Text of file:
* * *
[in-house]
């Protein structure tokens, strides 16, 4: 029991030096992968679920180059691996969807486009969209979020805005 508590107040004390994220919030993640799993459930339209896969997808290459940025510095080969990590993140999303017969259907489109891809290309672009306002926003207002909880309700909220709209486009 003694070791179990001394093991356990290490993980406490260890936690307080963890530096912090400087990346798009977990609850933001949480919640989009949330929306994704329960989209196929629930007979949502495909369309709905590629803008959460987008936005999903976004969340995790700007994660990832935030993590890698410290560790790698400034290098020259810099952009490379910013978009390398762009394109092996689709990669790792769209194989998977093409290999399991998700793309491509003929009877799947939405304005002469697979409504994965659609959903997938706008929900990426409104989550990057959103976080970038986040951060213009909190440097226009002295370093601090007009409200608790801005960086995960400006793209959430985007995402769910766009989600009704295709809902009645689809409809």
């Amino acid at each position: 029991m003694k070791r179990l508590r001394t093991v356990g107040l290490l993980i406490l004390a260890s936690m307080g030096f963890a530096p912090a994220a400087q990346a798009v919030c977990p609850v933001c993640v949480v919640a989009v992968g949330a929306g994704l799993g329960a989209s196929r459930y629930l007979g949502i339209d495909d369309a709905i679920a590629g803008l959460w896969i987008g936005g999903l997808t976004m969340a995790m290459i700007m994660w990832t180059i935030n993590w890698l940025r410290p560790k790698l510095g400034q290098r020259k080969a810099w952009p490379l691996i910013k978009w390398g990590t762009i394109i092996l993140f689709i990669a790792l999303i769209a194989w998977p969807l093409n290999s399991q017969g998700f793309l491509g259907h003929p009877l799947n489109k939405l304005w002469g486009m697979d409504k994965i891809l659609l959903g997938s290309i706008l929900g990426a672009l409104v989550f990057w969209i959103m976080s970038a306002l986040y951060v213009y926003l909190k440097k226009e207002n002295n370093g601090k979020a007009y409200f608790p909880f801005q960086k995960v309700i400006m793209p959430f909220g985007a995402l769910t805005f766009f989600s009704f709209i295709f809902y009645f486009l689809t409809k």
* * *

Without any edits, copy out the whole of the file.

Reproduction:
[in-house]
């Protein structure tokens, strides 16, 4: 029991030096992968679920180059691996969807486009969209979020805005 508590107040004390994220919030993640799993459930339209896969997808290459940025510095080969990590993140999303017969259907489109891809290309672009306002926003207002909880309700909220709209486009 003694070791179990001394093991356990290490993980406490260890936690307080963890530096912090400087990346798009977990609850933001949480919640989009949330929306994704329960989209196929629930007979949502495909369309709905590629803008959460987008936005999903976004969340995790700007994660990832935030993590890698410290560790790698400034290098020259810099952009490379910013978009390398762009394109092996689709990669790792769209194989998977093409290999399991998700793309491509003929009877799947939405304005002469697979409504994965659609959903997938706008929900990426409104989550990057959103976080970038986040951060213009909190440097226009002295370093601090007009409200608790801005960086995960400006793209959430985007995402769910766009989600009704295709809902009645689809409809």
């Amino acid at each position: 029991m003694k070791r179990l508590r001394t093991v356990g107040l290490l993980i406490l004390a260890s936690m307080g030096f963890a530096p912090a994220a400087q990346a798009v919030c977990p609850v933001c993640v949480v919640a989009v992968g949330a929306g994704l799993g329960a989209s196929r459930y629930l007979g949502i339209d495909d369309a709905i679920a590629g803008l959460w896969i987008g936005g999903l997808t976004m969340a995790m290459i700007m994660w990832t180059i935030n993590w890698l940025r410290p560790k790698l510095g400034q290098r020259k080969a810099w952009p490379l691996i910013k978009w390398g990590t762009i394109i092996l993140f689709i990669a790792l999303i769209a194989w998977p969807l093409n290999s399991q017969g998700f793309l491509g259907h003929p009877l799947n489109k939405l304005w002469g486009m697979d409504k994965i891809l659609l959903g997938s290309i706008l929900g990426a672009l409104v989550f990057w969209i959103m976080s970038a306002l986040y951060v213009y926003l909190k440097k226009e207002n002295n370093g601090k979020a007009y409200f608790p909880f801005q960086k995960v309700i400006m793209p959430f909220g985007a995402l769910t805005f766009f989600s009704f709209i295709f809902y009645f486009l689809t409809k």